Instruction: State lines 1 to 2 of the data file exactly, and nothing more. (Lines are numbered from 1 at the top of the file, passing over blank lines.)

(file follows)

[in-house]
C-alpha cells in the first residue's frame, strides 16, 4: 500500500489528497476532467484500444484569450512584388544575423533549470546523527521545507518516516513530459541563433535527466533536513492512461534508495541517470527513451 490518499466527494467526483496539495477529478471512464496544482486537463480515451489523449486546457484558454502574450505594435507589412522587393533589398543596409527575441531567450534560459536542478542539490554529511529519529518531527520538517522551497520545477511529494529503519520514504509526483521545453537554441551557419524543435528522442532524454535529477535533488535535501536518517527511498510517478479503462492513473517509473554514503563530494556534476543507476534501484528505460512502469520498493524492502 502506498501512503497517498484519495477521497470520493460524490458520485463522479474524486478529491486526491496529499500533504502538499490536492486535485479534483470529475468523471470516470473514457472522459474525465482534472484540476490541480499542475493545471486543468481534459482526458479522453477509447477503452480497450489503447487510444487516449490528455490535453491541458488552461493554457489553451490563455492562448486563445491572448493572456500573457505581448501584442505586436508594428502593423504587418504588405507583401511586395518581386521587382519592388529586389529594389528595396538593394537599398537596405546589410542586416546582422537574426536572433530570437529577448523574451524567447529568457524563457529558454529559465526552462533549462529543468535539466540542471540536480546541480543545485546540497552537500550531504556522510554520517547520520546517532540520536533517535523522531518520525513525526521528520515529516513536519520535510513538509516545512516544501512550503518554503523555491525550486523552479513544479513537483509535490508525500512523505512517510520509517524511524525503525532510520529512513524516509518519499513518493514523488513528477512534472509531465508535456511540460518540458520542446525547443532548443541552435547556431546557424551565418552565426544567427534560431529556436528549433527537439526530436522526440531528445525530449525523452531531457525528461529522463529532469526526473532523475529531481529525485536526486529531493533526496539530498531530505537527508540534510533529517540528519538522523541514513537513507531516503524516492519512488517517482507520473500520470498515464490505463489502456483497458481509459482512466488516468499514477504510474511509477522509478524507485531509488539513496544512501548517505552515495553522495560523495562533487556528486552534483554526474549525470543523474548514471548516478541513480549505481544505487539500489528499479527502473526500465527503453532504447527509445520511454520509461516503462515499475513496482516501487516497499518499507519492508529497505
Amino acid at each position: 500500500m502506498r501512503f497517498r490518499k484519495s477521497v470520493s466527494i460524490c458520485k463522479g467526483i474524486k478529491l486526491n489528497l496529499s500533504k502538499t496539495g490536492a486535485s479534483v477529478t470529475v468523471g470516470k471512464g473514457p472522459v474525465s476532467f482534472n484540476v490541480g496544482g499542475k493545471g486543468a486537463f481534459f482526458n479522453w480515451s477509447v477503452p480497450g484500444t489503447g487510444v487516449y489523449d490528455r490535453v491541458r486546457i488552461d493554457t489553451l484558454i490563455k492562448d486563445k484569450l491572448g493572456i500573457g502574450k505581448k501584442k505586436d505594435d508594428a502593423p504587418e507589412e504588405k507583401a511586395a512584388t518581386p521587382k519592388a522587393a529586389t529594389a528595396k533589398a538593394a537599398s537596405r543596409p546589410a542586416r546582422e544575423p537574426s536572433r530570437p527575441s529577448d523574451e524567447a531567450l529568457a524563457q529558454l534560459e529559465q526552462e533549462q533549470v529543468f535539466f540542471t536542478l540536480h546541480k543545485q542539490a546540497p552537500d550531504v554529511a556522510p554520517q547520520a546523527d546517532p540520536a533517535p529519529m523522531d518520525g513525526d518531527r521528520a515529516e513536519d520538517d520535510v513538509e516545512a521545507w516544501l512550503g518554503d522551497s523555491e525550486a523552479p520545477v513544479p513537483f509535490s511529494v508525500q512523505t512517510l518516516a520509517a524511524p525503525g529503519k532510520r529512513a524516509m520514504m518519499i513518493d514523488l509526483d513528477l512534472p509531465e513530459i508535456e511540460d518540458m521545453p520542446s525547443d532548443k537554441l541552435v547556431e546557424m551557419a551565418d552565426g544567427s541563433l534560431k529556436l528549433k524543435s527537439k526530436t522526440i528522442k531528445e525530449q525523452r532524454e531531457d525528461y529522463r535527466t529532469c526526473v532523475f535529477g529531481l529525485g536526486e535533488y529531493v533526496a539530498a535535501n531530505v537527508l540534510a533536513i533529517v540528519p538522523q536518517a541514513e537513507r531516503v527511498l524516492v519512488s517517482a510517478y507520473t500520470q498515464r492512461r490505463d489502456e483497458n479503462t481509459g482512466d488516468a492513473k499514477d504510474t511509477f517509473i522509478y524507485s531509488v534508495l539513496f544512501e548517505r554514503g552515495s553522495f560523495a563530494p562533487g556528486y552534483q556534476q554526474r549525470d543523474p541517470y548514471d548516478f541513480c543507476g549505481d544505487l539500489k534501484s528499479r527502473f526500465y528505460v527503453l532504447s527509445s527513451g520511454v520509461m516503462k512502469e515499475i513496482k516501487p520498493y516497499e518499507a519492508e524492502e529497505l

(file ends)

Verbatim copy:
[in-house]
C-alpha cells in the first residue's frame, strides 16, 4: 500500500489528497476532467484500444484569450512584388544575423533549470546523527521545507518516516513530459541563433535527466533536513492512461534508495541517470527513451 490518499466527494467526483496539495477529478471512464496544482486537463480515451489523449486546457484558454502574450505594435507589412522587393533589398543596409527575441531567450534560459536542478542539490554529511529519529518531527520538517522551497520545477511529494529503519520514504509526483521545453537554441551557419524543435528522442532524454535529477535533488535535501536518517527511498510517478479503462492513473517509473554514503563530494556534476543507476534501484528505460512502469520498493524492502 502506498501512503497517498484519495477521497470520493460524490458520485463522479474524486478529491486526491496529499500533504502538499490536492486535485479534483470529475468523471470516470473514457472522459474525465482534472484540476490541480499542475493545471486543468481534459482526458479522453477509447477503452480497450489503447487510444487516449490528455490535453491541458488552461493554457489553451490563455492562448486563445491572448493572456500573457505581448501584442505586436508594428502593423504587418504588405507583401511586395518581386521587382519592388529586389529594389528595396538593394537599398537596405546589410542586416546582422537574426536572433530570437529577448523574451524567447529568457524563457529558454529559465526552462533549462529543468535539466540542471540536480546541480543545485546540497552537500550531504556522510554520517547520520546517532540520536533517535523522531518520525513525526521528520515529516513536519520535510513538509516545512516544501512550503518554503523555491525550486523552479513544479513537483509535490508525500512523505512517510520509517524511524525503525532510520529512513524516509518519499513518493514523488513528477512534472509531465508535456511540460518540458520542446525547443532548443541552435547556431546557424551565418552565426544567427534560431529556436528549433527537439526530436522526440531528445525530449525523452531531457525528461529522463529532469526526473532523475529531481529525485536526486529531493533526496539530498531530505537527508540534510533529517540528519538522523541514513537513507531516503524516492519512488517517482507520473500520470498515464490505463489502456483497458481509459482512466488516468499514477504510474511509477522509478524507485531509488539513496544512501548517505552515495553522495560523495562533487556528486552534483554526474549525470543523474548514471548516478541513480549505481544505487539500489528499479527502473526500465527503453532504447527509445520511454520509461516503462515499475513496482516501487516497499518499507519492508529497505